Aug. 27, 2012
Raleigh, N.C. -
Game week arrived for NC State on Monday, with five days remaining before the 2012 football season opener vs. Tennessee in the Chick-Fil-A Kickoff Game at the Georgia Dome.
The Wolfpack, 8-5 a year ago, and Volunteers, 5-7, will kick things off Friday at 7:30 p.m. on ESPNU, with the Pack looking to pick up where it ended the 2011 campaign, when it won six of its last eight games, including a 31-24 victory over Louisville in the Belk Bowl in Charlotte. NC State has a 17-9 record the last two seasons, third-best mark in the ACC, and returns a veteran squad that lists 11 seniors and six juniors as starters in the pregame two-deep chart.
Having that level of experience on the depth chart was a goal Wolfpack coach Tom O’Brien set when he came to NC State in 2007, and is a major source of confidence for O’Brien as he heads into his sixth season in Raleigh.
“That’s where you have to be,” O’Brien said Monday afternoon during his first weekly press conference of 2012. “We’ve fought hard to get to that point in this program, to have fourth- and fifth-year seniors playing. When we talk about depth and experience and those things coming back, that’s huge for a football program. You’re going into a domed stadium and you’re playing an SEC team in front of a big crowd. Those guys won’t be as affected as much as some of those younger guys will.”
NC State has played some significant non-conference opponents in recent opening games, including South Carolina in both 2008 and 2009, making this the Wolfpack’s third season-opening matchup in five years against an SEC opponent. The matchup with Tennessee is different, however, a national showcase game billed as an official kickoff to the 2012 season.
The last time the Pack opened the season on a stage this large was the 1992 Kickoff Classic against No. 15 Iowa at Giants Stadium in the Meadowlands. NC State won that game 24-14 and went on to a 9-3-1 record in Dick Sheridan’s final season as the Wolfpack’s head coach.
Like almost all coaches, O’Brien never likes to put too much emphasis on one game, especially a season opener. Unlike many coaches, however, he understands the magnitude of certain games and doesn’t shy away from talking about it. And yes, O’Brien said, Friday’s game is special.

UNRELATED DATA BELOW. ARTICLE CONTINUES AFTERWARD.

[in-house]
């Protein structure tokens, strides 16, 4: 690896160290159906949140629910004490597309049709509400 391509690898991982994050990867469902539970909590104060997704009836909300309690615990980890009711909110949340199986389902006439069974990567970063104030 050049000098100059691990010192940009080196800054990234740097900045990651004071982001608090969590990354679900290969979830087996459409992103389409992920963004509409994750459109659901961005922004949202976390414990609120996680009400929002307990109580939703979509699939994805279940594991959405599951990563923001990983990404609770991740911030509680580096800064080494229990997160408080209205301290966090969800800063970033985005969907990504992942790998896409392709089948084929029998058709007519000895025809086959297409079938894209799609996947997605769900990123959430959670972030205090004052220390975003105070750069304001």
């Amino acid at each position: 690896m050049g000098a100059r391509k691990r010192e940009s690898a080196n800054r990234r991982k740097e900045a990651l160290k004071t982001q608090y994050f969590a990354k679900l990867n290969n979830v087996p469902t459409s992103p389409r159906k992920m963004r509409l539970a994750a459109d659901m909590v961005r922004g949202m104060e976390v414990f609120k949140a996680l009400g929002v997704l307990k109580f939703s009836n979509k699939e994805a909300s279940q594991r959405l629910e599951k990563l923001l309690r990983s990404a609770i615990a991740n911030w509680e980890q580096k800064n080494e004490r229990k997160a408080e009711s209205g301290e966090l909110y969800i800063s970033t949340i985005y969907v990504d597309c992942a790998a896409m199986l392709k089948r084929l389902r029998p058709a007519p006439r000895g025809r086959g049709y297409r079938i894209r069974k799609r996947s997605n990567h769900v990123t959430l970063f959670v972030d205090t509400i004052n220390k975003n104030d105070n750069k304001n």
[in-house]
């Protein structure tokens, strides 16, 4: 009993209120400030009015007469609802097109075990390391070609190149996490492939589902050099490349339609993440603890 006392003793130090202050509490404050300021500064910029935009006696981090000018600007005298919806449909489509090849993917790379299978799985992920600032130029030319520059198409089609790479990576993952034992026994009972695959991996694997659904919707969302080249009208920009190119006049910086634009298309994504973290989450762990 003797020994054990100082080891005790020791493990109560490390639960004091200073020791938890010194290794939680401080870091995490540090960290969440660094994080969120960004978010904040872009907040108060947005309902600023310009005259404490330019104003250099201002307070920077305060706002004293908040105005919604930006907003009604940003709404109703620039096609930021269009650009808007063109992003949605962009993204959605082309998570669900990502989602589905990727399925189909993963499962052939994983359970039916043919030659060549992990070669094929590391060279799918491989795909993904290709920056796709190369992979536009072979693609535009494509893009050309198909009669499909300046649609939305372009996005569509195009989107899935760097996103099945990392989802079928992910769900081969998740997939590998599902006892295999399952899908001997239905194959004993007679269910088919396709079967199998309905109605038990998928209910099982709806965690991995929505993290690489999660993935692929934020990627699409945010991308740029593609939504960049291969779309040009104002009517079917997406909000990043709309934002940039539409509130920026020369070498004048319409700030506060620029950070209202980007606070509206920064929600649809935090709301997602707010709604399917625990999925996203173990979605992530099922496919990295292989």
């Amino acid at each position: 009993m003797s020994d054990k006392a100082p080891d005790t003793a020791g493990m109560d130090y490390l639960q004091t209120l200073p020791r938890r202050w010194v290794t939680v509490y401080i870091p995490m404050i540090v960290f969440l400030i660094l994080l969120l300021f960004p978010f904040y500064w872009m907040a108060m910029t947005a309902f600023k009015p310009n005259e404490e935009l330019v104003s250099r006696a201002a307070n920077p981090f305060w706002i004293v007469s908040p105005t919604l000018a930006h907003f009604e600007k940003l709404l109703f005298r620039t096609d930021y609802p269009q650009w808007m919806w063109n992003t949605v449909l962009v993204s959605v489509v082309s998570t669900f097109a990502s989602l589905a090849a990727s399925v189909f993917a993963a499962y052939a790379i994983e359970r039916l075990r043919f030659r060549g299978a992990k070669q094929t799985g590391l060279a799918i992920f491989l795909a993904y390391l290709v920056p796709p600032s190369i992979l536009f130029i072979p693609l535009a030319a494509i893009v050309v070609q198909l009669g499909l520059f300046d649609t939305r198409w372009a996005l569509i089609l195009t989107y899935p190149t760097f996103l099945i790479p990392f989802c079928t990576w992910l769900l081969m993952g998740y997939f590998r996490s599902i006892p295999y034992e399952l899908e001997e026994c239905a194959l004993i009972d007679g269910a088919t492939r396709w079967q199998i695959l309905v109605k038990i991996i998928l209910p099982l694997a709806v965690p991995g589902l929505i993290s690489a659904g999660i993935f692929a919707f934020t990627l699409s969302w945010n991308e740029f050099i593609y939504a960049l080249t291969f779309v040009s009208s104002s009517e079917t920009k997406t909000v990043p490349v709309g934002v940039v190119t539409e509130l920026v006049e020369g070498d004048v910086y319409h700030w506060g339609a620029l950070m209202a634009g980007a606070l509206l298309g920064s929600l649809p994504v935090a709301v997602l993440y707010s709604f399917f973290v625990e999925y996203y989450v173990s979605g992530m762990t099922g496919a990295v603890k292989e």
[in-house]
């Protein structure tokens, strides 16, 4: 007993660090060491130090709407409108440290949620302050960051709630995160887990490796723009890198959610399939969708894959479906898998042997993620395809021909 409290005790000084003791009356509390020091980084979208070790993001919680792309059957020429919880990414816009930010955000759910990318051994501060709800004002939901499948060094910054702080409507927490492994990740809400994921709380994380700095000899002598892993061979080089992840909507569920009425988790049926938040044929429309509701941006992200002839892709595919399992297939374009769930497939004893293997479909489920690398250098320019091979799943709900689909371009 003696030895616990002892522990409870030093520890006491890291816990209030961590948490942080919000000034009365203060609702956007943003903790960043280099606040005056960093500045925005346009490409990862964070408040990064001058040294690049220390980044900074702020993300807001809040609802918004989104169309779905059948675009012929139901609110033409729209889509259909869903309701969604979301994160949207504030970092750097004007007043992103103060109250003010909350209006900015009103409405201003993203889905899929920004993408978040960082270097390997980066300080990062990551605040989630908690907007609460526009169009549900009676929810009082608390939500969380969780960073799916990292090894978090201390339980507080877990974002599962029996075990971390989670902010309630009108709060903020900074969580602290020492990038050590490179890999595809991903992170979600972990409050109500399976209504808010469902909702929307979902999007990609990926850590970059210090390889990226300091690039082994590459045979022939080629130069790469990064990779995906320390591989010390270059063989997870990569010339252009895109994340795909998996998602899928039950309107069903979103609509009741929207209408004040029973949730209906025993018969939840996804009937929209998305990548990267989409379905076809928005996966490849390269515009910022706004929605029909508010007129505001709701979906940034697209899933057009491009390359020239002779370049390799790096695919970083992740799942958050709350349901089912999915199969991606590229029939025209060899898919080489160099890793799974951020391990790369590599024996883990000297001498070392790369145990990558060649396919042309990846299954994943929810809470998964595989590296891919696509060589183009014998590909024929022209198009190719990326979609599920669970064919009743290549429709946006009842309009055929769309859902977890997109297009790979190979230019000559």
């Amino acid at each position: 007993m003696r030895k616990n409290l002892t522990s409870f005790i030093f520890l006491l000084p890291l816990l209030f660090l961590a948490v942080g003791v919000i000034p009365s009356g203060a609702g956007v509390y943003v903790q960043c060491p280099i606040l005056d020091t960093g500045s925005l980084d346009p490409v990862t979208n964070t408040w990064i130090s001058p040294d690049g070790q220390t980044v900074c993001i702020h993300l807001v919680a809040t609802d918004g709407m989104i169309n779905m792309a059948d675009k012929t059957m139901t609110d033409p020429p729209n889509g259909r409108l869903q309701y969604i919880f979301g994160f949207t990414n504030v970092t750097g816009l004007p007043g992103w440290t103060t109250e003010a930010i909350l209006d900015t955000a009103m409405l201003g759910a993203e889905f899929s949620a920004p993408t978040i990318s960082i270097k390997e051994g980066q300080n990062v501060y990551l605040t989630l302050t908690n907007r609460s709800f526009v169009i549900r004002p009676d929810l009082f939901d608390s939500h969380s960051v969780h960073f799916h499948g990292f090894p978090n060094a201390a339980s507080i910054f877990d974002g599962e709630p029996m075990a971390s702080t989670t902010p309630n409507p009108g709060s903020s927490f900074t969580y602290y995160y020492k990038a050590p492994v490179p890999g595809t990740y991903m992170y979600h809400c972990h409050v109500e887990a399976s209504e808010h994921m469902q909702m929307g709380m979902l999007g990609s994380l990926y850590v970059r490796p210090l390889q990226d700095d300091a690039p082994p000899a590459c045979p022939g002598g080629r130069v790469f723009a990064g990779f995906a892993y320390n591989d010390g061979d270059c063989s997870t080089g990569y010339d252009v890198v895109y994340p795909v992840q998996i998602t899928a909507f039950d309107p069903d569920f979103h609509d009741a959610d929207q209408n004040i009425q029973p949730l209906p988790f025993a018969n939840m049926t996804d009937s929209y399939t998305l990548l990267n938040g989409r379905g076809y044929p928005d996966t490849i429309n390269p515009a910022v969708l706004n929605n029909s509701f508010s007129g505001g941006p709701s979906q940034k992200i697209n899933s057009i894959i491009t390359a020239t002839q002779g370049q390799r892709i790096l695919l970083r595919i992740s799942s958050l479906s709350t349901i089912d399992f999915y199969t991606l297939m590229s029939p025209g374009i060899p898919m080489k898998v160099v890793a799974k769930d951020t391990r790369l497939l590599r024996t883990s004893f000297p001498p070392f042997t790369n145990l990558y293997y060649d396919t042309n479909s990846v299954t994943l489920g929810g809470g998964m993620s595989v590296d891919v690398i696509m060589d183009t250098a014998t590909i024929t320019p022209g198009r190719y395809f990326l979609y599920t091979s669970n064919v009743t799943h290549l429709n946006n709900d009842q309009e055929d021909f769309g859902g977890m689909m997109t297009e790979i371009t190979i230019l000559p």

“The first game isn’t the end-all game that you’re going to play,” O’Brien said, “but there are always special games no matter what month it is, and this certainly is a special game to play in because of the stage and because of the opponent and the conference affiliation. It’s a great opportunity for us. We’re looking at it that way. We’re going against a brand name in college football. Tennessee’s got the second-most wins in Southeastern Conference history, so it’s a chance to do something special with our program and we’re looking at it in that light.”
In discussing his team, O’Brien noted that his secondary was the most experienced he’s coached at NC State, that sophomore Brandon Pittman had emerged as the starter at strongside linebacker, and that all three of his running backs and all four tight ends would likely see game action against the Vols.
O’Brien said that freshmen Manny Stocker, Charlie Hegedus and Quincy McKinney all had a chance to play on offense. And he said that we’ll all find out together on Friday about the newcomers at wide receiver. The Wolfpack lost receivers T.J. Graham, Jay Smith and Steven Howard from a year ago. Those three accounted for 102 catches, 1,269 receiving yards, and 12 touchdowns. Those are some big and fast shoes to fill.
“I think the two key guys would be the two redshirt freshmen, Hakeem Flowers and Maurice Morgan,” O’Brien said. “They’re both talented guys. They’ve had good camps. You never really know until they get out there and play. That’s one of the things about opening games, especially with guys who’ve never been on the field and you happen to be on the road in that type of atmosphere. You don’t know they’re going to react.
“Tobais Palmer’s had a good camp. Quintin Payton’s had a good camp. We like Charlie Hegedus a lot. So there are some guys there we feel can make some plays, and [quarterback] Mike [Glennon] will feel comfortable with them.”
Having Glennon back helps, of course. The fifth-year senior passed for 3,054 yards and 31 touchdowns a year ago, tying him for fifth-most passing yards and second-most passing TDs in a season in school history.
The matchup between the Wolfpack and Volunteers will be a reunion for O’Brien and Tennessee coach Derek Dooley. Dooley was a walk-on wide receiver as a player at Virginia when O’Brien coached the Cavaliers’ offensive line under George Welsh. Dooley went on to earn a scholarship and win a starting job before he graduated and went on to law school at the University of Georgia.
“In those days we had a pretty good football team [at UVa], and he earned his scholarship,” O’Brien said. “It wasn’t given to him. He had to earn it and ended up starting for us. He’s always been really intelligent. He’s a guy who went to law school, and then I tell him he lost his mind and went into coaching after he got his law degree. He hooked up with Nick Saban at LSU and went to the Dolphins before getting a head job. He’s the only guy in the country who serves as football coach and AD, which is pretty rare. He’s done a great job. I have fun being around Derek.”